Mobile games welcome

The openness Qatawneh mentions is something hard to quantify directly, but it is a theme game developers from the Kingdom seem convinced by. And it’s something Qatawneh summarises succinctly. It’s also a point that addresses that alluring ARPPU.

“Saudi Arabian people have a strong relationship with the mobile games industries; especially as they haven’t had that much entertainment [available to them in the past],” he says. “So they had the courage and an open mind to try and accept any new types of games.”

And there lies what can appear to be a conundrum at the heart of the opportunity for mobile game success in Saudi Arabia. There is little prejudice about what games are, and minds are generally wide open to the medium itself. The themes, ideas and concepts found within games, however, must recognise the country’s own culture.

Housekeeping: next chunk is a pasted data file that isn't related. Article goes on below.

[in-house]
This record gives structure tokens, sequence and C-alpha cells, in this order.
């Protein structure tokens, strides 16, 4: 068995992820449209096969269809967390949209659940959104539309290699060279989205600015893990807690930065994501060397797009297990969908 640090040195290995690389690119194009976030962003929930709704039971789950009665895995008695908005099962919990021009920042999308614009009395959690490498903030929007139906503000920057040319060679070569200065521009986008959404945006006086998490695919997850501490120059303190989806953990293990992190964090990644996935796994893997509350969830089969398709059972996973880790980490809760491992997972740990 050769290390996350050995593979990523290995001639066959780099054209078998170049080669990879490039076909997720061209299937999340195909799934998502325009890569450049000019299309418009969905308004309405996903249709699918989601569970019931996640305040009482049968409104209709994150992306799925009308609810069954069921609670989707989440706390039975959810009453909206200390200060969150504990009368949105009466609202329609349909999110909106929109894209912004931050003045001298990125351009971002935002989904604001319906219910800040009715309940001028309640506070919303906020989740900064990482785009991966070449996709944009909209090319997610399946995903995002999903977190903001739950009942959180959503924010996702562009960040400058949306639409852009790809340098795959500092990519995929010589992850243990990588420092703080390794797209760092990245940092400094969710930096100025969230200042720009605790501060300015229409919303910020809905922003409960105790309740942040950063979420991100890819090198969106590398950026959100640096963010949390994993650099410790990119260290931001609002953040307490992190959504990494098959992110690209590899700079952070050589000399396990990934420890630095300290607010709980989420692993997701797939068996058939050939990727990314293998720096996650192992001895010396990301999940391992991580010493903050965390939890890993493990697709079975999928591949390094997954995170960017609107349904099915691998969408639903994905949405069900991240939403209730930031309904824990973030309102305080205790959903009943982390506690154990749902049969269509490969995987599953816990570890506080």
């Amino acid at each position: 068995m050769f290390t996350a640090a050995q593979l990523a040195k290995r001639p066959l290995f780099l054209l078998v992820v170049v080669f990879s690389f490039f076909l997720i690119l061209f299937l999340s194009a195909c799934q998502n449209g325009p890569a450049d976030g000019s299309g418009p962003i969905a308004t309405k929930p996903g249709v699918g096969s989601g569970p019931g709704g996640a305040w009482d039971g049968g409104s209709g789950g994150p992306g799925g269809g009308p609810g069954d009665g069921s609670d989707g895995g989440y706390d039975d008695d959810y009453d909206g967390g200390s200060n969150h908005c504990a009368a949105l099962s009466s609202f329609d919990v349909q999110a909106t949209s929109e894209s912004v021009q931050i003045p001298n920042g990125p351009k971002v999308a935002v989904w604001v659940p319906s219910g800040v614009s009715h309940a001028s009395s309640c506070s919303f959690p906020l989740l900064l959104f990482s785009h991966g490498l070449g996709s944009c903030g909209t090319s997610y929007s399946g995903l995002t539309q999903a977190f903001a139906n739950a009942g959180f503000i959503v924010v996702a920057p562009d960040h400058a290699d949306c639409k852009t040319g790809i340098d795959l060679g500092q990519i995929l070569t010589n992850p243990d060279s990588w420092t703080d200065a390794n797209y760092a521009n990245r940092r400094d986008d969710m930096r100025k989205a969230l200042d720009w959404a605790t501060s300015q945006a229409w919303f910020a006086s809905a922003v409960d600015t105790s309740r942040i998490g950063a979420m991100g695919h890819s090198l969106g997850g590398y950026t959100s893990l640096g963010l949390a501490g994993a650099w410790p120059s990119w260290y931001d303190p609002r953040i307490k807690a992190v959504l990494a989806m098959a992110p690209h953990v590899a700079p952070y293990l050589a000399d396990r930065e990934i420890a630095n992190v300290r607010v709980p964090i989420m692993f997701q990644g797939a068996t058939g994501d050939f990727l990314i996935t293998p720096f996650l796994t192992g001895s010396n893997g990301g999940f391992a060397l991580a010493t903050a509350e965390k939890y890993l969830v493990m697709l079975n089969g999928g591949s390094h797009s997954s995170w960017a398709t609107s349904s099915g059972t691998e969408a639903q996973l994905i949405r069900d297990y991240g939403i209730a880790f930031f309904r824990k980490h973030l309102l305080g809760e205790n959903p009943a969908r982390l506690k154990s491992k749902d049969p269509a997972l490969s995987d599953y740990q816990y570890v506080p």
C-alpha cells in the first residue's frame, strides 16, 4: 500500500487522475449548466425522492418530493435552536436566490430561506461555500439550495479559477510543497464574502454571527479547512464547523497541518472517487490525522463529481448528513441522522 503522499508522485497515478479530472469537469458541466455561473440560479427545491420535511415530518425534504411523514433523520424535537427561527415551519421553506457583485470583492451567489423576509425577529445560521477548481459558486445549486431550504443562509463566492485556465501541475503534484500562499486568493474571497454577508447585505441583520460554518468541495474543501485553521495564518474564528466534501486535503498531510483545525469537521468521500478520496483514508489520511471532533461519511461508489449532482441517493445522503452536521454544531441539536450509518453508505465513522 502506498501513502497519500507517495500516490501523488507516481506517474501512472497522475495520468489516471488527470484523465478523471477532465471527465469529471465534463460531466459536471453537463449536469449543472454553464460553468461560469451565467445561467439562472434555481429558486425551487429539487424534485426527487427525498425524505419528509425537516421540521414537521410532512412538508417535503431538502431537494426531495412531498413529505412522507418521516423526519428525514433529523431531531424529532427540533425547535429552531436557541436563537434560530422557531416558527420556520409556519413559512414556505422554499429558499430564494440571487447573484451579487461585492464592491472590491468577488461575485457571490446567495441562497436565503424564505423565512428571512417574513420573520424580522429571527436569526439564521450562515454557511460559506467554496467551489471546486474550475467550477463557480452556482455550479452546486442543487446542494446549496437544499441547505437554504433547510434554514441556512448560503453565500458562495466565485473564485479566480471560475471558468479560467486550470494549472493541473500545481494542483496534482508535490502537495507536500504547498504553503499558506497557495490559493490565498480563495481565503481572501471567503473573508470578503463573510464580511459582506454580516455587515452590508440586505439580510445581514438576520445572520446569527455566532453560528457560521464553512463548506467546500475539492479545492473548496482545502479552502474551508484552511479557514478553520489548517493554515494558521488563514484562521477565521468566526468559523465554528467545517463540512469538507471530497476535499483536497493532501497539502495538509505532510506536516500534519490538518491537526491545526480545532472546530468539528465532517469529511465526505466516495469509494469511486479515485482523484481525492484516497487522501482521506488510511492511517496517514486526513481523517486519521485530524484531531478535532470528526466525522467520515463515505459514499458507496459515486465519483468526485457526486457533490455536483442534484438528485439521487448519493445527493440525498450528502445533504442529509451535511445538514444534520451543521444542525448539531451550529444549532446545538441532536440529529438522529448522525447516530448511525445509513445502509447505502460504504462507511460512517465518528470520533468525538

Ultimately, the Saudi games industry itself is still fledgeling. Local talent and investment in games are in short supply. But that certainly looks set to change over time. For now, though, Saudi Arabia is home to a population and industry who are at the beginning of their relationship with what games can be. That itself is a significant challenge, but it also founds tremendous potential for growth.

Keep an eye on PocketGamer.Biz and consider joining us at Pocket Gamer Connects Jordan on November 2nd and 3rd, where you can come and meet the publishers, developers and game tech outfits that might be the future of your success in MENA.

Will Freeman is the former editor of trade publication Develop, having also written for the likes of The Guardian and The Observer.